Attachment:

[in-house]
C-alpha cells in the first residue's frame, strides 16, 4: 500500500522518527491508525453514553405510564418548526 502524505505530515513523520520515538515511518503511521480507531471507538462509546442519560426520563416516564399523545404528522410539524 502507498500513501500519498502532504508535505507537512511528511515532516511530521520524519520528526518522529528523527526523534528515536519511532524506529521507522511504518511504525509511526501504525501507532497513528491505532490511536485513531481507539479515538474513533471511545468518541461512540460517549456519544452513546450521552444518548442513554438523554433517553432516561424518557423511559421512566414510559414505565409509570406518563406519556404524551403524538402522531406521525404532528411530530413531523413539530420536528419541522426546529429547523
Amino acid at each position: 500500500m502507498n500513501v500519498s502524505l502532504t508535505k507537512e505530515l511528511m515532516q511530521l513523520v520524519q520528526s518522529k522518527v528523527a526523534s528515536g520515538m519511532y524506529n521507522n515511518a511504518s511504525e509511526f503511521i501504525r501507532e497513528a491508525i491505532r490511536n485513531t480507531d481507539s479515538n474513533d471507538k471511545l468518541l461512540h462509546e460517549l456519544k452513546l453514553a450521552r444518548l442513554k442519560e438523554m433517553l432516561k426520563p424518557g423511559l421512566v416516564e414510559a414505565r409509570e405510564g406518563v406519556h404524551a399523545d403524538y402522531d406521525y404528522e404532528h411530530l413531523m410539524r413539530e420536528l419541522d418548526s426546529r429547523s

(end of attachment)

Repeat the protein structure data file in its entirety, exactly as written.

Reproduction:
[in-house]
C-alpha cells in the first residue's frame, strides 16, 4: 500500500522518527491508525453514553405510564418548526 502524505505530515513523520520515538515511518503511521480507531471507538462509546442519560426520563416516564399523545404528522410539524 502507498500513501500519498502532504508535505507537512511528511515532516511530521520524519520528526518522529528523527526523534528515536519511532524506529521507522511504518511504525509511526501504525501507532497513528491505532490511536485513531481507539479515538474513533471511545468518541461512540460517549456519544452513546450521552444518548442513554438523554433517553432516561424518557423511559421512566414510559414505565409509570406518563406519556404524551403524538402522531406521525404532528411530530413531523413539530420536528419541522426546529429547523
Amino acid at each position: 500500500m502507498n500513501v500519498s502524505l502532504t508535505k507537512e505530515l511528511m515532516q511530521l513523520v520524519q520528526s518522529k522518527v528523527a526523534s528515536g520515538m519511532y524506529n521507522n515511518a511504518s511504525e509511526f503511521i501504525r501507532e497513528a491508525i491505532r490511536n485513531t480507531d481507539s479515538n474513533d471507538k471511545l468518541l461512540h462509546e460517549l456519544k452513546l453514553a450521552r444518548l442513554k442519560e438523554m433517553l432516561k426520563p424518557g423511559l421512566v416516564e414510559a414505565r409509570e405510564g406518563v406519556h404524551a399523545d403524538y402522531d406521525y404528522e404532528h411530530l413531523m410539524r413539530e420536528l419541522d418548526s426546529r429547523s